1. Human-centered: Consider the experience of all the people affected by the service.[23]
  2. Collaborative: Stakeholders of various backgrounds and functions should be actively engaged in the service design process.[23]
  3. Iterative: Service design is an exploratory, adaptive, and experimental approach, iterating toward implementation.[23]
  4. Sequential: The service should be visualized and orchestrated as a sequence of interrelated actions.[23]
  5. Real: Needs should be researched in reality, ideas prototyped in reality, and intangible values evidenced as physical or digital reality.[23]
  6. Holistic: Services should sustainably address the needs of all stakeholders through the entire service and across the business.[23]

Together with the most traditional methods used for product design, service design requires methods and tools to control new elements of the design process, such as the time and the interaction between actors. An overview of the methodologies for designing services is proposed by Nicola Morelli in 2006,[5] who proposes three main directions:

  • Identification of the actors involved in the definition of the service by means of appropriate analytical tools
  • Definition of possible service scenarios, verifying use cases, and sequences of actions and actors’ roles in order to define the requirements for the service and its logical and organizational structure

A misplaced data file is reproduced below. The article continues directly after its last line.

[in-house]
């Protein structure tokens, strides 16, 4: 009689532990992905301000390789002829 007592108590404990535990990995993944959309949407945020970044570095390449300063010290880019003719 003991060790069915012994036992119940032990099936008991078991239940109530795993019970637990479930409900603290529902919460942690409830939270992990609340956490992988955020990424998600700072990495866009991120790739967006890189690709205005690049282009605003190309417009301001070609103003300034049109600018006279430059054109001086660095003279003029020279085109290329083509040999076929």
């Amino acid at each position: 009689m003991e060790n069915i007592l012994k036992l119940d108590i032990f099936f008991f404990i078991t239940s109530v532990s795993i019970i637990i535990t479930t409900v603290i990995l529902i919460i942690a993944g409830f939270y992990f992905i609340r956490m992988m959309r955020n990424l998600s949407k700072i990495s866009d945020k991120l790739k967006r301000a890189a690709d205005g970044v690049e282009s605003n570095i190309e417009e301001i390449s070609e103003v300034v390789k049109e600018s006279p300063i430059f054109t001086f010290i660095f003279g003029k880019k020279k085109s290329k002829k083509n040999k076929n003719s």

• Representation of the service by means of techniques that illustrate all the components of the service, including physical elements, interactions, logical links and temporal sequences

 

This is a fairly fluffy definition of what the UX Service Designer do and as with so much of the design discipline it have no real process, but rather some blocks of activities that are loosely defined. It is no wonder why it is so hard to understand what the UX Service Designer will actually do and how it is different from the regular UX Designer.

As UX Service Designers is supposed to work on a higher level than a UX Designer, you also face the issue that many of the executives and managers you meet comes from a background in ITIL. That means that many you will talk to probably have a certification in ITIL Service Design. Now you will face not just the problem to define exactly what you do and will deliver, but you also need to explain why they would hire you when they have a certification in that same discipline.